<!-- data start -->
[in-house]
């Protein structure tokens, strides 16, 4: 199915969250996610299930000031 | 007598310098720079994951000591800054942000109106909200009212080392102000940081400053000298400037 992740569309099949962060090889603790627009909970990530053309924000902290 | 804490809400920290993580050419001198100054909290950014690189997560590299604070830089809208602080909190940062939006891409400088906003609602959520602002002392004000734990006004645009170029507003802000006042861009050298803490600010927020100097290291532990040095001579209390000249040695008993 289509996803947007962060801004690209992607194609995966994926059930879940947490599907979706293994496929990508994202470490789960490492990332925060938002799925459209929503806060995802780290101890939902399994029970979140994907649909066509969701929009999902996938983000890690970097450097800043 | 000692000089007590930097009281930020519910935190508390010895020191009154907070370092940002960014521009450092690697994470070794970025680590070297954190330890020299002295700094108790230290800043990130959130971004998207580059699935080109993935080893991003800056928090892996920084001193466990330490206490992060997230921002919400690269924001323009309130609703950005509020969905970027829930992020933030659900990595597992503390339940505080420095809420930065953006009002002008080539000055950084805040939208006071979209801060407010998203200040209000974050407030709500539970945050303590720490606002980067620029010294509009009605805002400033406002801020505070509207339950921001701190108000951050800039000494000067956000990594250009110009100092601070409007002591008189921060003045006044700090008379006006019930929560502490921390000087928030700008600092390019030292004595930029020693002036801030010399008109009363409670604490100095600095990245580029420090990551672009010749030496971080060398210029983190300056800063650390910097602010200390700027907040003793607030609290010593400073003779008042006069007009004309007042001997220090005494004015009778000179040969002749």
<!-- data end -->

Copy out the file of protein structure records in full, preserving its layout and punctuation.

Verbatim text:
[in-house]
């Protein structure tokens, strides 16, 4: 199915969250996610299930000031 | 007598310098720079994951000591800054942000109106909200009212080392102000940081400053000298400037 992740569309099949962060090889603790627009909970990530053309924000902290 | 804490809400920290993580050419001198100054909290950014690189997560590299604070830089809208602080909190940062939006891409400088906003609602959520602002002392004000734990006004645009170029507003802000006042861009050298803490600010927020100097290291532990040095001579209390000249040695008993 289509996803947007962060801004690209992607194609995966994926059930879940947490599907979706293994496929990508994202470490789960490492990332925060938002799925459209929503806060995802780290101890939902399994029970979140994907649909066509969701929009999902996938983000890690970097450097800043 | 000692000089007590930097009281930020519910935190508390010895020191009154907070370092940002960014521009450092690697994470070794970025680590070297954190330890020299002295700094108790230290800043990130959130971004998207580059699935080109993935080893991003800056928090892996920084001193466990330490206490992060997230921002919400690269924001323009309130609703950005509020969905970027829930992020933030659900990595597992503390339940505080420095809420930065953006009002002008080539000055950084805040939208006071979209801060407010998203200040209000974050407030709500539970945050303590720490606002980067620029010294509009009605805002400033406002801020505070509207339950921001701190108000951050800039000494000067956000990594250009110009100092601070409007002591008189921060003045006044700090008379006006019930929560502490921390000087928030700008600092390019030292004595930029020693002036801030010399008109009363409670604490100095600095990245580029420090990551672009010749030496971080060398210029983190300056800063650390910097602010200390700027907040003793607030609290010593400073003779008042006069007009004309007042001997220090005494004015009778000179040969002749």